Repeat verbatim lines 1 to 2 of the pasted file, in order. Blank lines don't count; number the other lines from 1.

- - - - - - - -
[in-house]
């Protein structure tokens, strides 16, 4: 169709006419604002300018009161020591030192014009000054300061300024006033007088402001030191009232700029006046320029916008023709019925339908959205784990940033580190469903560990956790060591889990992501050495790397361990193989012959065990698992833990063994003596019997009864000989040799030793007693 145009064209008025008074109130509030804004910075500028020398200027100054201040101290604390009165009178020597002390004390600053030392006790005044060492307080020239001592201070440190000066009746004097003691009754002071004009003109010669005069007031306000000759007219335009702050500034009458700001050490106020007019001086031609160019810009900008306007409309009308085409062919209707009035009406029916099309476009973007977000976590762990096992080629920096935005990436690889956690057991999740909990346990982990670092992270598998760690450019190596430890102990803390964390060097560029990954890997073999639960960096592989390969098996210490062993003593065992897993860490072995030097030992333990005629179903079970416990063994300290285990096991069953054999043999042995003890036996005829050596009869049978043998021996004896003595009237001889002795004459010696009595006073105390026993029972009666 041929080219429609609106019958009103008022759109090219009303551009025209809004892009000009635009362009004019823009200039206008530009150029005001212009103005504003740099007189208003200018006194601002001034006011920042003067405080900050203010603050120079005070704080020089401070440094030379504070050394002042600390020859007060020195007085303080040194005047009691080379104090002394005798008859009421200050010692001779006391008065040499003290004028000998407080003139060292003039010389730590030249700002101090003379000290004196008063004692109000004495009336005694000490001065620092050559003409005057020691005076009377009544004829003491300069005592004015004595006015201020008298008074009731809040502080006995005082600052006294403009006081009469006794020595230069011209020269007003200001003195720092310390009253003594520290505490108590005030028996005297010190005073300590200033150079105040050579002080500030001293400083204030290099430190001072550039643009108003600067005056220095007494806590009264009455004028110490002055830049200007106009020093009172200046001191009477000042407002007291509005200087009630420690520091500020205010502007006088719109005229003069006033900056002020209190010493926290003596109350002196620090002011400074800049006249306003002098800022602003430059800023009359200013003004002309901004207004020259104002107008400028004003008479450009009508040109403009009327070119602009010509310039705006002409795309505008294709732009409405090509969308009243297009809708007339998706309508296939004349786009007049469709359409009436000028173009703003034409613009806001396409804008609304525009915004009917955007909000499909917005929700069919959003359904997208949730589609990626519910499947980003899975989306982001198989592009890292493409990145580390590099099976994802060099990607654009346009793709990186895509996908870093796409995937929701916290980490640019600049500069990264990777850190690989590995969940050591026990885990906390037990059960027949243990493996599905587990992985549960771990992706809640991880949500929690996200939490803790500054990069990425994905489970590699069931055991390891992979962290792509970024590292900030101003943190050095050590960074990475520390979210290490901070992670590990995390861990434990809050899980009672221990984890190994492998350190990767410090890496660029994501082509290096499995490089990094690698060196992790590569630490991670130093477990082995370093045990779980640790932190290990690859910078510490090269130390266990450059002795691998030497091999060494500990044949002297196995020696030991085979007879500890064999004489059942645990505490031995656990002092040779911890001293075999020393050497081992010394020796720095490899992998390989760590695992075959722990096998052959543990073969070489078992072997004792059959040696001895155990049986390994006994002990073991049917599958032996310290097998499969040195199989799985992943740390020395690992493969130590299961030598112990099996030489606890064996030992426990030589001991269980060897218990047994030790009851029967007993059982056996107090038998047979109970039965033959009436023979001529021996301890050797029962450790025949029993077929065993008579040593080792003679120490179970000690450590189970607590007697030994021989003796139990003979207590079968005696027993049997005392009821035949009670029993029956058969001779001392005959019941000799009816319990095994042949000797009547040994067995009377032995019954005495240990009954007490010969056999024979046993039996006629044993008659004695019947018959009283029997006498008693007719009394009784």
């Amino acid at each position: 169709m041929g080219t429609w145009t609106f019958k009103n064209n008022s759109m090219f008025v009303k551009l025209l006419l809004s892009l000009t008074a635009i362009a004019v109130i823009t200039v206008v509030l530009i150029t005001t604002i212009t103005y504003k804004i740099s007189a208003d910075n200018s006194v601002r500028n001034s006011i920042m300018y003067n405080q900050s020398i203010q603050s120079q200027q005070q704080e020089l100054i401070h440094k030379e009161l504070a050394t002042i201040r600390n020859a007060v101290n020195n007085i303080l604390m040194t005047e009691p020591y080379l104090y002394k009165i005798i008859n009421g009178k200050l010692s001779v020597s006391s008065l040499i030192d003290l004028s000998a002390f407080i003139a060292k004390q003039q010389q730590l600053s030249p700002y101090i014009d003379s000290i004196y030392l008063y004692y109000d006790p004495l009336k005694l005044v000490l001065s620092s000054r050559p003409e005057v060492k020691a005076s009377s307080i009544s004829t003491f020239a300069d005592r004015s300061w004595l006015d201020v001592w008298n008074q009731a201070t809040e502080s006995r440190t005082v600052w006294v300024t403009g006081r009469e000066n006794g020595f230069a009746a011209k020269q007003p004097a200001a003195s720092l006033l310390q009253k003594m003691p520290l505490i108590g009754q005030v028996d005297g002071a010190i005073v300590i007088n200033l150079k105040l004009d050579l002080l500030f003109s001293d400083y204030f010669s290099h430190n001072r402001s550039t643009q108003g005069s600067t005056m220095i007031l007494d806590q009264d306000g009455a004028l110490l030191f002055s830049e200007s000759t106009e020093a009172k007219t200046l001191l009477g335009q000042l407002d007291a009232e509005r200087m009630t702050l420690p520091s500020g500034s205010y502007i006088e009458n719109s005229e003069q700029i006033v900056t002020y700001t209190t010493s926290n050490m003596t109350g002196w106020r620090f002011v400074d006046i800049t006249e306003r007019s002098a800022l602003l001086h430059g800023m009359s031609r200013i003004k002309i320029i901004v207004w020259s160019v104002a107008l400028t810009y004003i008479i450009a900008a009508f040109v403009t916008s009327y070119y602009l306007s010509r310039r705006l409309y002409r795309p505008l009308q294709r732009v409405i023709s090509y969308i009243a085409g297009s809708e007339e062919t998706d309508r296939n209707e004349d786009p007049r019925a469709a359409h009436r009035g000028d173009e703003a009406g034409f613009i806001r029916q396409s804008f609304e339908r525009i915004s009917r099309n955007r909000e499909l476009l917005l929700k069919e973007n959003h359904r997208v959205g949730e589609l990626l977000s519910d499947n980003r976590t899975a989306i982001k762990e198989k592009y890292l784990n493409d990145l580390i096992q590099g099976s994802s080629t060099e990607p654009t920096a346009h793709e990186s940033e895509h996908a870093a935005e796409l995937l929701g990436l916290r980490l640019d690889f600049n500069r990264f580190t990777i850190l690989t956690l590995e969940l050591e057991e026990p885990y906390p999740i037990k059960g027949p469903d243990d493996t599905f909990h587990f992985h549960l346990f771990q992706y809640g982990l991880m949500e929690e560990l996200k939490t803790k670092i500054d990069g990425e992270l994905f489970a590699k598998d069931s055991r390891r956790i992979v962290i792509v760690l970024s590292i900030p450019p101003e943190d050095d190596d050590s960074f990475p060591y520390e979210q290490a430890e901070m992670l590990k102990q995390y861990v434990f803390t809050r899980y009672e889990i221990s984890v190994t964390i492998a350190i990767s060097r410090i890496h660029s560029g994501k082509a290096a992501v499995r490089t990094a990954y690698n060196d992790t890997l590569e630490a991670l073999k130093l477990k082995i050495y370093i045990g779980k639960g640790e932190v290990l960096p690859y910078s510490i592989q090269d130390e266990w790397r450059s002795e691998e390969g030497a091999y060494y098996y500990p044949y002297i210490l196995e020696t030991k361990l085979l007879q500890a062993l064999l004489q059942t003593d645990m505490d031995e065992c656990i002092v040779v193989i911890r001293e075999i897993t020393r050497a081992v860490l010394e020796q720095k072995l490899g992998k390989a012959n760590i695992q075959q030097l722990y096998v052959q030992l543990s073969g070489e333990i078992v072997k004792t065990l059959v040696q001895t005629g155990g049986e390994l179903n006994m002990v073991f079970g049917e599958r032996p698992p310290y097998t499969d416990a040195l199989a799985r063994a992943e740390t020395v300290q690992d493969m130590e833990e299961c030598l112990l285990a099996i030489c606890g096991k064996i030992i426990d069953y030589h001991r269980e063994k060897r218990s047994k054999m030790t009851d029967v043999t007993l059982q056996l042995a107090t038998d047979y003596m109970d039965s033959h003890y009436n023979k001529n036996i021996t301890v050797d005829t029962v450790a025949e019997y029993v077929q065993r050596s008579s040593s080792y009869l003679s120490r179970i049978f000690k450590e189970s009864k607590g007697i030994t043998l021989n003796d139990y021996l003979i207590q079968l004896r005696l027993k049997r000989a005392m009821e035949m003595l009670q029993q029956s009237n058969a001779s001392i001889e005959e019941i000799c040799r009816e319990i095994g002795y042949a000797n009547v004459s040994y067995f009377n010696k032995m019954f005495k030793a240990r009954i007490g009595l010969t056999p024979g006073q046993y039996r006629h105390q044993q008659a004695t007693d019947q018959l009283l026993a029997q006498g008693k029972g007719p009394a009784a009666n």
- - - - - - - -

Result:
[in-house]
């Protein structure tokens, strides 16, 4: 169709006419604002300018009161020591030192014009000054300061300024006033007088402001030191009232700029006046320029916008023709019925339908959205784990940033580190469903560990956790060591889990992501050495790397361990193989012959065990698992833990063994003596019997009864000989040799030793007693 145009064209008025008074109130509030804004910075500028020398200027100054201040101290604390009165009178020597002390004390600053030392006790005044060492307080020239001592201070440190000066009746004097003691009754002071004009003109010669005069007031306000000759007219335009702050500034009458700001050490106020007019001086031609160019810009900008306007409309009308085409062919209707009035009406029916099309476009973007977000976590762990096992080629920096935005990436690889956690057991999740909990346990982990670092992270598998760690450019190596430890102990803390964390060097560029990954890997073999639960960096592989390969098996210490062993003593065992897993860490072995030097030992333990005629179903079970416990063994300290285990096991069953054999043999042995003890036996005829050596009869049978043998021996004896003595009237001889002795004459010696009595006073105390026993029972009666 041929080219429609609106019958009103008022759109090219009303551009025209809004892009000009635009362009004019823009200039206008530009150029005001212009103005504003740099007189208003200018006194601002001034006011920042003067405080900050203010603050120079005070704080020089401070440094030379504070050394002042600390020859007060020195007085303080040194005047009691080379104090002394005798008859009421200050010692001779006391008065040499003290004028000998407080003139060292003039010389730590030249700002101090003379000290004196008063004692109000004495009336005694000490001065620092050559003409005057020691005076009377009544004829003491300069005592004015004595006015201020008298008074009731809040502080006995005082600052006294403009006081009469006794020595230069011209020269007003200001003195720092310390009253003594520290505490108590005030028996005297010190005073300590200033150079105040050579002080500030001293400083204030290099430190001072550039643009108003600067005056220095007494806590009264009455004028110490002055830049200007106009020093009172200046001191009477000042407002007291509005200087009630420690520091500020205010502007006088719109005229003069006033900056002020209190010493926290003596109350002196620090002011400074800049006249306003002098800022602003430059800023009359200013003004002309901004207004020259104002107008400028004003008479450009009508040109403009009327070119602009010509310039705006002409795309505008294709732009409405090509969308009243297009809708007339998706309508296939004349786009007049469709359409009436000028173009703003034409613009806001396409804008609304525009915004009917955007909000499909917005929700069919959003359904997208949730589609990626519910499947980003899975989306982001198989592009890292493409990145580390590099099976994802060099990607654009346009793709990186895509996908870093796409995937929701916290980490640019600049500069990264990777850190690989590995969940050591026990885990906390037990059960027949243990493996599905587990992985549960771990992706809640991880949500929690996200939490803790500054990069990425994905489970590699069931055991390891992979962290792509970024590292900030101003943190050095050590960074990475520390979210290490901070992670590990995390861990434990809050899980009672221990984890190994492998350190990767410090890496660029994501082509290096499995490089990094690698060196992790590569630490991670130093477990082995370093045990779980640790932190290990690859910078510490090269130390266990450059002795691998030497091999060494500990044949002297196995020696030991085979007879500890064999004489059942645990505490031995656990002092040779911890001293075999020393050497081992010394020796720095490899992998390989760590695992075959722990096998052959543990073969070489078992072997004792059959040696001895155990049986390994006994002990073991049917599958032996310290097998499969040195199989799985992943740390020395690992493969130590299961030598112990099996030489606890064996030992426990030589001991269980060897218990047994030790009851029967007993059982056996107090038998047979109970039965033959009436023979001529021996301890050797029962450790025949029993077929065993008579040593080792003679120490179970000690450590189970607590007697030994021989003796139990003979207590079968005696027993049997005392009821035949009670029993029956058969001779001392005959019941000799009816319990095994042949000797009547040994067995009377032995019954005495240990009954007490010969056999024979046993039996006629044993008659004695019947018959009283029997006498008693007719009394009784």